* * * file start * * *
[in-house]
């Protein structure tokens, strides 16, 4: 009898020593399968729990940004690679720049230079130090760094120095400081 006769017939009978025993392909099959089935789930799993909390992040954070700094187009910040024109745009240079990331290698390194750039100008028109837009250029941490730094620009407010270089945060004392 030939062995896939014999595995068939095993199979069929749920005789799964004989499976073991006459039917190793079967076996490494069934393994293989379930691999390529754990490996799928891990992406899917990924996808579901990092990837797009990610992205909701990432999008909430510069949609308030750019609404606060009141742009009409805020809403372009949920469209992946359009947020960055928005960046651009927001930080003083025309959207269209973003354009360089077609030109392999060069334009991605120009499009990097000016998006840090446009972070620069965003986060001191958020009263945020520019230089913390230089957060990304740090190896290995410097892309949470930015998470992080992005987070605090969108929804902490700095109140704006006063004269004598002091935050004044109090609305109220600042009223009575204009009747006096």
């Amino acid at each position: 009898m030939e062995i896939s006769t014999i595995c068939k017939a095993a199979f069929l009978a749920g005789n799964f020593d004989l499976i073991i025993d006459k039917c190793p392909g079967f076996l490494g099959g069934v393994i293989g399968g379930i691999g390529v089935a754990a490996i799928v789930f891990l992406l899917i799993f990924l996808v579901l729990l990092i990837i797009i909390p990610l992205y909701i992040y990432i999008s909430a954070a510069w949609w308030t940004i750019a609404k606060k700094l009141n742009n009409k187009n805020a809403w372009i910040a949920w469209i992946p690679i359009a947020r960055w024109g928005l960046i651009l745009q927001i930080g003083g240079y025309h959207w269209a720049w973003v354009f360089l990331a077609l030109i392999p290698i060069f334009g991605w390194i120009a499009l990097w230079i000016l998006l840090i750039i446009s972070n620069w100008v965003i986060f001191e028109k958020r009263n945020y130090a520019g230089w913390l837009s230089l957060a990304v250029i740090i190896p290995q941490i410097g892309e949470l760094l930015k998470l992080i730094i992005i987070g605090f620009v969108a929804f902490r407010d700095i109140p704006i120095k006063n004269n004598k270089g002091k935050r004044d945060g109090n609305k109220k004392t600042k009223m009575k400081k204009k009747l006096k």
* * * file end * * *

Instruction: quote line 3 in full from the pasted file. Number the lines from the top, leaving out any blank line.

């Amino acid at each position: 009898m030939e062995i896939s006769t014999i595995c068939k017939a095993a199979f069929l009978a749920g005789n799964f020593d004989l499976i073991i025993d006459k039917c190793p392909g079967f076996l490494g099959g069934v393994i293989g399968g379930i691999g390529v089935a754990a490996i799928v789930f891990l992406l899917i799993f990924l996808v579901l729990l990092i990837i797009i909390p990610l992205y909701i992040y990432i999008s909430a954070a510069w949609w308030t940004i750019a609404k606060k700094l009141n742009n009409k187009n805020a809403w372009i910040a949920w469209i992946p690679i359009a947020r960055w024109g928005l960046i651009l745009q927001i930080g003083g240079y025309h959207w269209a720049w973003v354009f360089l990331a077609l030109i392999p290698i060069f334009g991605w390194i120009a499009l990097w230079i000016l998006l840090i750039i446009s972070n620069w100008v965003i986060f001191e028109k958020r009263n945020y130090a520019g230089w913390l837009s230089l957060a990304v250029i740090i190896p290995q941490i410097g892309e949470l760094l930015k998470l992080i730094i992005i987070g605090f620009v969108a929804f902490r407010d700095i109140p704006i120095k006063n004269n004598k270089g002091k935050r004044d945060g109090n609305k109220k004392t600042k009223m009575k400081k204009k009747l006096k």